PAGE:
Poor doctor-patient communication is a global concern. Much effort and finances are invested in communication skills training in medical schools around the world with only marginal effects on clinical communication in daily practice. This thesis addresses the problem from an educational view-point. It analyses why the current forms of training do not establish enough transfer of learned skills from training to daily practice. Moreover it provides insight in the learning process itself. It appears that residents/clinicians learn and improve their communication along five phases: confrontation, becoming aware, seeking alternatives, personalisation and internalisation & integration. Van den Eertwegh provides evidence-based recommendations that lead to more effective forms of training and learning resulting in more awareness and better integration of doctor-patient communication in the daily work of the busy physician.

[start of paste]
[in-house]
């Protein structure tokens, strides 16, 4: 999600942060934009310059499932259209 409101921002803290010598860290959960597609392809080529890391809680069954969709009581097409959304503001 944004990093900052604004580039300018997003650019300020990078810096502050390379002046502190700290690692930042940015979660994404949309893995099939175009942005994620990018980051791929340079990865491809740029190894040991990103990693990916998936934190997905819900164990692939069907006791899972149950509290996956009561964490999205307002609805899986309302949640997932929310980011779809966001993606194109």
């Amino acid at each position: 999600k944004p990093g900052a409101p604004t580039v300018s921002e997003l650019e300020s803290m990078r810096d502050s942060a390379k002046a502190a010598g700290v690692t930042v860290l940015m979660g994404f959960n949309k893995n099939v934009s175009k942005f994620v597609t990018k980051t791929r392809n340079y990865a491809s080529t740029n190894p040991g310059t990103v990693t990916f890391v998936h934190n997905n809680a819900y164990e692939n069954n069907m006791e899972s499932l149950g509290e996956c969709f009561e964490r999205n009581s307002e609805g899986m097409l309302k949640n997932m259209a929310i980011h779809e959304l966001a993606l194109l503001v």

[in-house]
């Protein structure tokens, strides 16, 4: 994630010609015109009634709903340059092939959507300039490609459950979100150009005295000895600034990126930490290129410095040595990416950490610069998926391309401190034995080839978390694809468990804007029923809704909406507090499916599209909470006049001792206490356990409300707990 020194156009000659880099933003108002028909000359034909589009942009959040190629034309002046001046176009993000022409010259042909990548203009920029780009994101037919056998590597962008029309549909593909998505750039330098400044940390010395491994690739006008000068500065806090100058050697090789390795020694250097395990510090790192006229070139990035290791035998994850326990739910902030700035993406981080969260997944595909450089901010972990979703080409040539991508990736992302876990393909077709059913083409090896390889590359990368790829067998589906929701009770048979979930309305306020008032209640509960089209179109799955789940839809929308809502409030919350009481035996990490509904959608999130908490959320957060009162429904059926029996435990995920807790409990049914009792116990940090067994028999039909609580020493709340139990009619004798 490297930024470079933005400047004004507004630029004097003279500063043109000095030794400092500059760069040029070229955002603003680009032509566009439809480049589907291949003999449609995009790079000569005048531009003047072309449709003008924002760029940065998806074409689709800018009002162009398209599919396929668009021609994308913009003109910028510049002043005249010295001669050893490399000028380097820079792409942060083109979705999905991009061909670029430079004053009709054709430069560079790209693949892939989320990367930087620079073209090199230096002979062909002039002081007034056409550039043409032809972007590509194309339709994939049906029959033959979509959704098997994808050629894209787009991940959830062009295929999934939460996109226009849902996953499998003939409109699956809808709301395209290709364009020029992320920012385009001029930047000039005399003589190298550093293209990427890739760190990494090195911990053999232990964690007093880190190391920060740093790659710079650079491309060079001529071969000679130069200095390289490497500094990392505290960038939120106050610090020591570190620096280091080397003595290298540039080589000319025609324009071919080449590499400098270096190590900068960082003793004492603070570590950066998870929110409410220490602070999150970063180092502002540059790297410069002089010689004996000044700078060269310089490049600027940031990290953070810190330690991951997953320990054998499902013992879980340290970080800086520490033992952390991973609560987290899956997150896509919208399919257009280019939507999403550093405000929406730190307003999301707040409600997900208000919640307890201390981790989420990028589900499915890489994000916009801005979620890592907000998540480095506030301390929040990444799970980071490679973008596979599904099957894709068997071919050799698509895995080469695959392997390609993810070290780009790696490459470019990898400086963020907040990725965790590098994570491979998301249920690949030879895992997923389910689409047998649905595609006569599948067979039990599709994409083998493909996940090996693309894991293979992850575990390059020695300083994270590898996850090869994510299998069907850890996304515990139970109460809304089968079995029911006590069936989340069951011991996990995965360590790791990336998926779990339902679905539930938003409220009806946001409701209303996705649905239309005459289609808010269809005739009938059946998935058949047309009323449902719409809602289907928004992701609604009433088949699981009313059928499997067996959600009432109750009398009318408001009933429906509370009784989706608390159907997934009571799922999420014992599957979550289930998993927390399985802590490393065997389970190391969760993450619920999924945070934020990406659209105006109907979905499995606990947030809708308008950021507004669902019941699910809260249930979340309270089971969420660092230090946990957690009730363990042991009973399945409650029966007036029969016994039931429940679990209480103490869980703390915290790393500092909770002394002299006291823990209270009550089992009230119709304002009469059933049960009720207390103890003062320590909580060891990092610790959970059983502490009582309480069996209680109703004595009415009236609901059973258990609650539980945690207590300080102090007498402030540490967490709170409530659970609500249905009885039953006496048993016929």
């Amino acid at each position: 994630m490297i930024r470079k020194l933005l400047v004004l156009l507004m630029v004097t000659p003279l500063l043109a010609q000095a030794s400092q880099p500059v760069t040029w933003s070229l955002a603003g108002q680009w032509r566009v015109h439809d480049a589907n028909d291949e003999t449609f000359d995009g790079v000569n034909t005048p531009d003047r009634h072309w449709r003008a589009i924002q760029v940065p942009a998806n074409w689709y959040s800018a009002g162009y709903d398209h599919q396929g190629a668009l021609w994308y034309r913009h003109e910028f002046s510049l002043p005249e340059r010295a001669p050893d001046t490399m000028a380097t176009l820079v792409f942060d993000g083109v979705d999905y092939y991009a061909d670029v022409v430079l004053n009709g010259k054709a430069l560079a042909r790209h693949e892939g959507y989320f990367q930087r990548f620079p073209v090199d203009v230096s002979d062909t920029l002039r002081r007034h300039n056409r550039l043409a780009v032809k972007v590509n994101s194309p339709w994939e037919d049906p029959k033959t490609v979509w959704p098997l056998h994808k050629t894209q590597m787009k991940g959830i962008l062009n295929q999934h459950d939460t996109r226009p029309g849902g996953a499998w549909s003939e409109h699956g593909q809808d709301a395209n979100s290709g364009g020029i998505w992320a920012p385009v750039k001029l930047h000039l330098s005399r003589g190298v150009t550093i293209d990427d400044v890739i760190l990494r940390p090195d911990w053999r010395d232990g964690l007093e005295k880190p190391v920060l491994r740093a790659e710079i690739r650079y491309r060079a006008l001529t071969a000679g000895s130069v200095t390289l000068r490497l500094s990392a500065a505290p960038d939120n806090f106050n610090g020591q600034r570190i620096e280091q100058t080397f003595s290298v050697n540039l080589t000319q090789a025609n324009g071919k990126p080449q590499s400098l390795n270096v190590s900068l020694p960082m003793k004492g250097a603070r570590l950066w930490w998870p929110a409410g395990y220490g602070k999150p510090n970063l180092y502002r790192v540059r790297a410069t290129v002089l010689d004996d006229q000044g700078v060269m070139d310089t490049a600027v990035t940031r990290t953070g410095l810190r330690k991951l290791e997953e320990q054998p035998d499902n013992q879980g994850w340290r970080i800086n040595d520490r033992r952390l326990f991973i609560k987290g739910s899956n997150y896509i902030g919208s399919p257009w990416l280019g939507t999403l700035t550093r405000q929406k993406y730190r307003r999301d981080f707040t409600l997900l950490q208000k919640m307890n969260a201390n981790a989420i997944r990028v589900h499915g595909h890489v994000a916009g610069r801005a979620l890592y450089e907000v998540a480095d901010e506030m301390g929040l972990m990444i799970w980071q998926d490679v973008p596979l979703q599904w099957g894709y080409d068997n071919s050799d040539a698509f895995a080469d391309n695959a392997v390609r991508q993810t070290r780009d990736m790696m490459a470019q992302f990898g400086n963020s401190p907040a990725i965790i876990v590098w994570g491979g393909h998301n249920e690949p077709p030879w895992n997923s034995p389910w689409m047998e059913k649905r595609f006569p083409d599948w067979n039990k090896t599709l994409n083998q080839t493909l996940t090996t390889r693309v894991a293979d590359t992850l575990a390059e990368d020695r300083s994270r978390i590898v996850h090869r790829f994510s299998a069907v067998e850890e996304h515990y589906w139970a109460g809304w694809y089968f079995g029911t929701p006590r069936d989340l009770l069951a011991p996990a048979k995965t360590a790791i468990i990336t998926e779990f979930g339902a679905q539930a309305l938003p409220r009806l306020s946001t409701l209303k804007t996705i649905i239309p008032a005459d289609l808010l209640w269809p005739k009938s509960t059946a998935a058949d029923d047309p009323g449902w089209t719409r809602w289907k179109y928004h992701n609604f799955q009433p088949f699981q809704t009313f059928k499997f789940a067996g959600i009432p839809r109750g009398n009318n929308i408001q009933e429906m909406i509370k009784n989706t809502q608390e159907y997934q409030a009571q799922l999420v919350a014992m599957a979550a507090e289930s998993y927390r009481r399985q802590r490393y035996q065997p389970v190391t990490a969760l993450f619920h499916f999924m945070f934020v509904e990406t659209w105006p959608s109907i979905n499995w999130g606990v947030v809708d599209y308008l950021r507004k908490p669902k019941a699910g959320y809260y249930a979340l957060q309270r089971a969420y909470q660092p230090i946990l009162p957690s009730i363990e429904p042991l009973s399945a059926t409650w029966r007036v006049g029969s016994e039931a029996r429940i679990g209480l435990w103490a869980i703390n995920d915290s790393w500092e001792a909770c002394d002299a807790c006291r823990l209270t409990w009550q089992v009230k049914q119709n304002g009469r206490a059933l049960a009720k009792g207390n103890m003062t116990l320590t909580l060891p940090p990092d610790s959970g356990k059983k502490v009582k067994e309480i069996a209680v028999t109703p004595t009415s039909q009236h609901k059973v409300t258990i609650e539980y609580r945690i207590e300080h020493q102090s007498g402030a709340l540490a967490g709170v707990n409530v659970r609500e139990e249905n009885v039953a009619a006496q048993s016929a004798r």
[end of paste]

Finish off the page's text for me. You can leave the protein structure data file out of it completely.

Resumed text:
|Qualification||Doctor of Philosophy|
|Award date||11 Nov 2015|
|Place of Publication||Maastricht|
|Publication status||Published - 2015|
- transformational learning
- doctor-patient communication
- learning process